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For their own good
Fifty years ago, they were screwed-up kids sent to the Florida School for Boys to be straightened out. But now they are screwed-up men, scarred by the whippings they endured. Read the story and see a video and portrait gallery.
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Art of an argument
Managers and umps don't go at it over a disputed call like they used to.
By JOHN ROMANO
Published May 30, 2007
Any day now, a ballgame will be interrupted by an elderly man in a bad mood. He will rant, sputter and curse. And, insult willing, he'll make baseball history.
Goodness, what an accomplishment. Without much fanfare at all, Bobby Cox has out-argued Billy Martin, out-profaned Earl Weaver and out-annoyed Tommy Lasorda.
The Braves manager is one meltdown away from tying John McGraw's 75-year-old record for most ejections in a baseball career of 131.
Yup, some men are born great, some achieve greatness and some are just great at ticking others off.
It is a skill, like any other. A calling, if you will. An ability to infuriate men who consider verbal abuse to be an occupational hazard.
And, I fear, it may also be a dying art. As much as Cox still manages to get himself in trouble with umpires, the game seems to have lost some of the classic back-and-forth between managers and the men in blue.
Maybe it's because, these days, the game is so much more corporate. Maybe it's because umpires are leery of the Questec video monitoring system. Maybe it's because umps are no longer split between the American and National Leagues, which means they're spread among 30 teams instead of 14 or 16.
Or maybe I'm just romanticizing arguments of old.
Whatever it is, I miss stories like the one Don Zimmer told the other day about him and umpire John Shulock during a game in Texas some 30 years ago.
"We're in each other's face. And when you're chewing tobacco, you can spit on somebody, " Zimmer said. "So I took my chew out and threw it on the ground. He took his out and fired it on the ground to mock me.
"The only problem is when I got back to the dugout, I realized I had pulled my teeth out with the tobacco and threw them in the grass. I had to go back and get my plate. Buddy Bell was at first base and, oh, was he laughing about it."
There are plenty of reasons to argue with an umpire, and very few have to do with trying to get a call overturned.
Sometimes, a manager will take a bullet to keep his player from getting ejected. Other managers believe it might occasionally ignite a stagnant team.
There are those who believe a passionate argument one day might help you on a close call the next day. And, sometimes, a manager is just genuinely peeved.
But for every Bobby Cox, there is a Jim Leyland. As gruff and old-school as the Tigers manager appears, he rarely argues and hardly ever gets tossed.
"If I have to go argue with an umpire to get my players pumped up, then I need to go do something else, " Leyland said. "I might go out for cosmetic purposes every once in a while if a player is adamant, but to me, arguing about a safe call at first base is just a waste of time."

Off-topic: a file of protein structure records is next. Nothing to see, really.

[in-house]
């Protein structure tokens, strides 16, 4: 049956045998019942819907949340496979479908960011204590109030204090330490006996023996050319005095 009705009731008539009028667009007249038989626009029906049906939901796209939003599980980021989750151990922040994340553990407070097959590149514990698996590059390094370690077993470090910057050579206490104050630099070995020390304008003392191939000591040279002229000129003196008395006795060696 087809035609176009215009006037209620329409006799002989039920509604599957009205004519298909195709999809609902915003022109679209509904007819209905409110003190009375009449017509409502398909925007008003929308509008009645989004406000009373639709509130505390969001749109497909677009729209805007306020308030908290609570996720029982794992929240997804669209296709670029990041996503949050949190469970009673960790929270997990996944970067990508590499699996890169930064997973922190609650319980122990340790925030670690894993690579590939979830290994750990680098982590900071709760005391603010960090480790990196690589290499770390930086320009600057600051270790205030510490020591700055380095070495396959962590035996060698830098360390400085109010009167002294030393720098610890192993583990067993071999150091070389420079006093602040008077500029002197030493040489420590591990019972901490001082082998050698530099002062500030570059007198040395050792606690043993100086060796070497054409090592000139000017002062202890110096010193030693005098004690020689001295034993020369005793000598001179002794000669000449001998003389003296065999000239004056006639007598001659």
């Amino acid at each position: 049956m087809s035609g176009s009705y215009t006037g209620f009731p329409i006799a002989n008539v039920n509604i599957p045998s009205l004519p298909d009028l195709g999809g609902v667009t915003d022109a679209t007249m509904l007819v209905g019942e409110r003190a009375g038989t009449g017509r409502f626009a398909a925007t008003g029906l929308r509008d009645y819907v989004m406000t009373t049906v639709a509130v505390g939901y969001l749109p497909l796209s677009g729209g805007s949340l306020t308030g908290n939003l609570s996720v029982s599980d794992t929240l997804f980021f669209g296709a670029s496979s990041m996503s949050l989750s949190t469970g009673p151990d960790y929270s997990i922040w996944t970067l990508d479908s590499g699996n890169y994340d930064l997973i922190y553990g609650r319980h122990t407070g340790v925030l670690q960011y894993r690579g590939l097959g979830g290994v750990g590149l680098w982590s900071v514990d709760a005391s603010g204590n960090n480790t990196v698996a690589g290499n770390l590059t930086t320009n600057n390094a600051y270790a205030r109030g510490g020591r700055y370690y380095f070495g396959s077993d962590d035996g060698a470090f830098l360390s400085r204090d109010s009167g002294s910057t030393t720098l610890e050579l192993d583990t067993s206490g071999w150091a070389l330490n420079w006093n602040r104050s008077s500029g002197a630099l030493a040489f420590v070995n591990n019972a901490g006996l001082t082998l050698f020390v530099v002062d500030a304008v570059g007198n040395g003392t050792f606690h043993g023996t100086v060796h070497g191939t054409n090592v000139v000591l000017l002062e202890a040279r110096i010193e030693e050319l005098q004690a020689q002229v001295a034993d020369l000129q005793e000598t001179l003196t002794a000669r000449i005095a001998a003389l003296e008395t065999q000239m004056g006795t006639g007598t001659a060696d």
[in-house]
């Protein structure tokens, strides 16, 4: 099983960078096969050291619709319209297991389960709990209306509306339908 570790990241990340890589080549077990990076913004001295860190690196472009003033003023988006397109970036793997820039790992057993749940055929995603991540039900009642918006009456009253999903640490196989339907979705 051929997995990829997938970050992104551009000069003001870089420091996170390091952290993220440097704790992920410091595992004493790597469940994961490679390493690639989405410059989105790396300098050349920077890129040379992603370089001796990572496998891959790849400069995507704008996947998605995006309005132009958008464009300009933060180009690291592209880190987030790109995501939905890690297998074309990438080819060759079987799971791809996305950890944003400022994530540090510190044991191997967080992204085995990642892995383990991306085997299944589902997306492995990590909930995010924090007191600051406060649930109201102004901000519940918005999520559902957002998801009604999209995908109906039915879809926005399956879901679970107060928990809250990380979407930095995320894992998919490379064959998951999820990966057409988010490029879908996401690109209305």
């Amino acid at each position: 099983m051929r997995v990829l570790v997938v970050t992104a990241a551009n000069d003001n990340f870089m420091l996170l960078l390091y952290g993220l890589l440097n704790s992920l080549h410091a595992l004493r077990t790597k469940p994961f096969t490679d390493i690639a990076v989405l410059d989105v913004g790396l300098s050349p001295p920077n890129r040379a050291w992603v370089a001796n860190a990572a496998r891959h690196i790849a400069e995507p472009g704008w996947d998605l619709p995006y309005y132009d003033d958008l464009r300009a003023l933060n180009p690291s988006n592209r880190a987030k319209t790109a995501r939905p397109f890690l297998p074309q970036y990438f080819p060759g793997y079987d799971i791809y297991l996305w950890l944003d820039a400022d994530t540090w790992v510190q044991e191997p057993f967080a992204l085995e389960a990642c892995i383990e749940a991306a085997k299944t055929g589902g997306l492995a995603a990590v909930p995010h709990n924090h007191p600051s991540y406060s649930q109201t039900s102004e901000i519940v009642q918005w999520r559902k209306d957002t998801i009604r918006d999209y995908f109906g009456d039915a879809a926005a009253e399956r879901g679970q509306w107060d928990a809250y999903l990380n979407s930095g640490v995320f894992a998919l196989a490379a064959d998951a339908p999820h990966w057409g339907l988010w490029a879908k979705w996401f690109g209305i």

No matter the reason behind an argument, there is a certain etiquette that must be followed.
Never make it a personal attack. Argue the call, not the person. It is also important to not appear to be embarrassing an umpire.
In one of Cox's recent ejections, he kept pointing to the foul line to make his point. The umpire told him to stop pointing. Cox did it again and got tossed.
This was the kind of lesson Rays manager Joe Maddon learned as a young manager at Class A Salem (Ore.) in the early 1980s.
"I got kicked out of seven games in a 70-game season. I would call umpires all kinds of names, and then I'd go out the next day with the lineup card and say, 'Listen, I'm sorry for what I said. I'm not sorry for arguing, but I'm sorry for how I argued, ' " Maddon said. "As I got more experience, I learned to argue without getting so personal."
Players and managers should also know that umpires talk amongst themselves. They know the troublemakers, and those people get a shorter leash.
Richie Garcia, who worked the American League for more than 25 years and is now an umpire supervisor, says the first manager he ever ejected was Martin.
"All he said to me was, 'You're full of (expletive), ' and he was gone, " Garcia said. "He said, 'You can't run me for that.' I said, 'I don't know who the (heck) you are.' Unbeknownst to him, he was my favorite player when I was a kid. But you have to show a manager right away what kind of personality you have. Now later on, I let him say a lot worse to me, but we knew each other then."
The reality that players and managers must eventually grasp is that the umpires always win. Right or wrong, certain or doubtful, the umpire always wins.
"I've gone out there trying to get kicked out and an umpire will say, 'It's (flipping) hot out here, and if I have to stay, you are too, ' " said Jim Fregosi, who managed 15 seasons with four teams.
"But the worst one is when you go out there and the umpire says, 'Boy I (messed) that one up, didn't I?' Then you have to walk all the way back. I mean, what do you say after that?"